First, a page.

Cardinals safety Tyrann Mathieu has some fun with his "Heart of a Badger" camp participants Saturday by squirting water on them.
NEW ORLEANS – Catching a pass wasn't good enough for Tyrann Mathieu.
The Cardinals safety stared into the eyes of the handful of 12-year-olds taking part in the receiving station of Mathieu's "Heart of a Badger" football camp Saturday night, a grin on his face. A couple of the campers talked themselves up to the hometown hero, insisting they had excellent touchdown celebrations. Mathieu wanted proof.
"Show me something," Mathieu said, chuckling when one did just that.
It was a fair request. Mathieu had already shown the 300-plus kids in attendance a little something himself by coming back to host the
three hours of work at Tad Gormley Stadium, not far from the French Quarter. It was the field on which Mathieu had played for St. Augustine High School, and the place where he hopes to hold annual camps in his own effort to better a city that could use role models.
"It's important for these kids to see somebody who made it out of the same situation, the same environment," Mathieu said. "Hopefully I can bring some encouragement, some inspiration."
The kids participating were all handpicked by Mathieu's newly formed foundation. The coaches -- which included Patrick Peterson's father, Patrick Peterson Sr. – were those who taught Mathieu the game as he grew, from pee wee to Pop Warner to high school.
He also was supported with a visit by his former coach at Louisiana State University, Les Miles, who stays in contact with Mathieu even after Mathieu was kicked off the team in college. Current star LSU running back Leonard Fournette, a close friend of Mathieu's and fellow New Orleans product, also stopped by.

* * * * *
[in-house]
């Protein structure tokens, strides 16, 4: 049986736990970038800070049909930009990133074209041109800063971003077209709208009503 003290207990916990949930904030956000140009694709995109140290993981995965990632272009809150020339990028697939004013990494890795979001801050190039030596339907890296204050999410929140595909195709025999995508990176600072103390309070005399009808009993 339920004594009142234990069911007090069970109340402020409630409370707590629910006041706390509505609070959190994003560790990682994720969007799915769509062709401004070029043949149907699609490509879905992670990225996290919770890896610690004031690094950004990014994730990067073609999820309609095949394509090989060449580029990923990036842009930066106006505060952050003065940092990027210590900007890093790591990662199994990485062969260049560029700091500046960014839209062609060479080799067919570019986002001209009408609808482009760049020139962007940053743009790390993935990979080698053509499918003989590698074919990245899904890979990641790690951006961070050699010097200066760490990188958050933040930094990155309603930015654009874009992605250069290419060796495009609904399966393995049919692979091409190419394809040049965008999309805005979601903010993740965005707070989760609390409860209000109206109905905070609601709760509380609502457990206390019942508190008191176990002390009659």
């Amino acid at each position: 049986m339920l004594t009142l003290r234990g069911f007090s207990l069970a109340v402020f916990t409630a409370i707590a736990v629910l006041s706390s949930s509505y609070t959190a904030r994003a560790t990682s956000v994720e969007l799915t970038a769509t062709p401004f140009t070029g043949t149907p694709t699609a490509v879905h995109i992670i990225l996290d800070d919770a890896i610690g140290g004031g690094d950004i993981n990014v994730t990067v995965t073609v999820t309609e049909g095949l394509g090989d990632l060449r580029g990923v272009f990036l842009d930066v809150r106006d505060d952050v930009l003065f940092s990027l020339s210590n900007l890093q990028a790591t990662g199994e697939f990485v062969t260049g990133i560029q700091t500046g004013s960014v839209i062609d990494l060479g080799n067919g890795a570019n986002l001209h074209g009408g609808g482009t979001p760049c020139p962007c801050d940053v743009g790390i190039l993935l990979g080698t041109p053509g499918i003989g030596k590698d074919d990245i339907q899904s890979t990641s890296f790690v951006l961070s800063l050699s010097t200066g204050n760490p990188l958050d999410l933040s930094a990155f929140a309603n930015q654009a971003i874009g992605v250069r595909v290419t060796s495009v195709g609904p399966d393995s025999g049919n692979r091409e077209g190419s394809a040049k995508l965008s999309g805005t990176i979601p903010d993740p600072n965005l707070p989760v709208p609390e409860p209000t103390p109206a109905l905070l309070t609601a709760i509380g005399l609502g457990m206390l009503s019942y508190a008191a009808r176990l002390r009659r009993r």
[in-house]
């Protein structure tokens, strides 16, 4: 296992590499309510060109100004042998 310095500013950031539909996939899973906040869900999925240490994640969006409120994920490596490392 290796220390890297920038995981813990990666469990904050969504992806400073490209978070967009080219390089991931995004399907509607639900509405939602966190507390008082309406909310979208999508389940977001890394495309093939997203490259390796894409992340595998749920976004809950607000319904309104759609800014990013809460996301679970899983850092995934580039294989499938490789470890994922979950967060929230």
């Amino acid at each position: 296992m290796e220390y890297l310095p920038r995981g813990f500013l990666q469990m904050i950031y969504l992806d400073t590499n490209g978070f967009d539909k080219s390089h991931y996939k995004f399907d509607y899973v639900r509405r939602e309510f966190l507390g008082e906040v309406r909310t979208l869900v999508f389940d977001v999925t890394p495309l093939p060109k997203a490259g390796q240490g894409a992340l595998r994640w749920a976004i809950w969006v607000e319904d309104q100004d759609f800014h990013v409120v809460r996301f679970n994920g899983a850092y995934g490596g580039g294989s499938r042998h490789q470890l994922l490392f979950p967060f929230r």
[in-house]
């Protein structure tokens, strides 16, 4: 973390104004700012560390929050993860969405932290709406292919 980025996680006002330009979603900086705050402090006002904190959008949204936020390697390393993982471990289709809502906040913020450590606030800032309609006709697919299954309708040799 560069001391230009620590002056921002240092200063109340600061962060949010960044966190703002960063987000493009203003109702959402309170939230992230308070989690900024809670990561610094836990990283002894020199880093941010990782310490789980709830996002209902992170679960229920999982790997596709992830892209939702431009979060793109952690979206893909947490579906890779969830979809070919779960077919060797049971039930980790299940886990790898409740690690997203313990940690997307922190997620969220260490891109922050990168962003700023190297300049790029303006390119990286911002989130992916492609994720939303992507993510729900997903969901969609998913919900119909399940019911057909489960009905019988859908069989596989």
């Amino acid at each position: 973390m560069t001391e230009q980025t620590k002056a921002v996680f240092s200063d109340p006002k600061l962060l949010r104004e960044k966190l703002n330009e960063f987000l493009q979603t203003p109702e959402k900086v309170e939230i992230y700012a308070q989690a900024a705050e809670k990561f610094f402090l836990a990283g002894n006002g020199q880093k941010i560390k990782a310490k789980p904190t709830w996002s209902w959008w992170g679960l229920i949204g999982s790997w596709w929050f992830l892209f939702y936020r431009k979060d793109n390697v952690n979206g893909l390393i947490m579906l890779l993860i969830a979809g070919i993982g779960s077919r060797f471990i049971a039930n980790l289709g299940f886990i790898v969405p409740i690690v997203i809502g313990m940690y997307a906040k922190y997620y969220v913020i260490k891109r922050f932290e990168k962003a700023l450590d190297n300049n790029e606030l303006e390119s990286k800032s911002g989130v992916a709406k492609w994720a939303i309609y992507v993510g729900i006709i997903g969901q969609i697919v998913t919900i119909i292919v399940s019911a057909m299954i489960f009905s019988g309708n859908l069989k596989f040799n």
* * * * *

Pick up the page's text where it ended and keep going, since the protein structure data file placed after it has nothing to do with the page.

Doing such a camp was always in Mathieu's long-term plan, his target after his third season in the NFL. But Mathieu didn't deny the timing was right after the city's problems with crime were highlighted by the murder of ex-Saints defensive end Will Smith earlier this year.
At that point, Mathieu made some pointed comments about the dangers of New Orleans and the need to give the local children role models to watch and activities to do so the violence could hopefully be slowed.
"Some of my comments were premature and I think some people misunderstood what I was saying," Mathieu said. "Obviously I was born and bred in New Orleans, all my family is here. It is a place of great celebrations.
"On the flip side crime is an issue, violence is an issue, and I just want to use my platform to speak out on that."
His direct message to the kids at the camp wasn't as specific – he told them he just wanted them to realize they had options in their lives and the opportunity to chase their dreams – but it was understood.
"You really don't have anyone to motivate you, so you want to push yourself," said Kobie Poston, 15.
To Poston, Mathieu can be a role model "because he came from the same place and look where he's at right now."
That's exactly the kind of impact Mathieu – who plans on a similar camp in Arizona – hopes to have.
"Where we are from, kids don't have that motivation," Fournette said. "Kids are surrounded by guns and drugs every day, friends getting killed, family members getting killed. You don't have that support you really need.
"By (Tyrann) having this camp, people like me coming up see the motivation and (how) he inspires a generation. I think he's doing a tremendous job."
Tyrann Mathieu holds his "Heart of a Badger" camp in New Orleans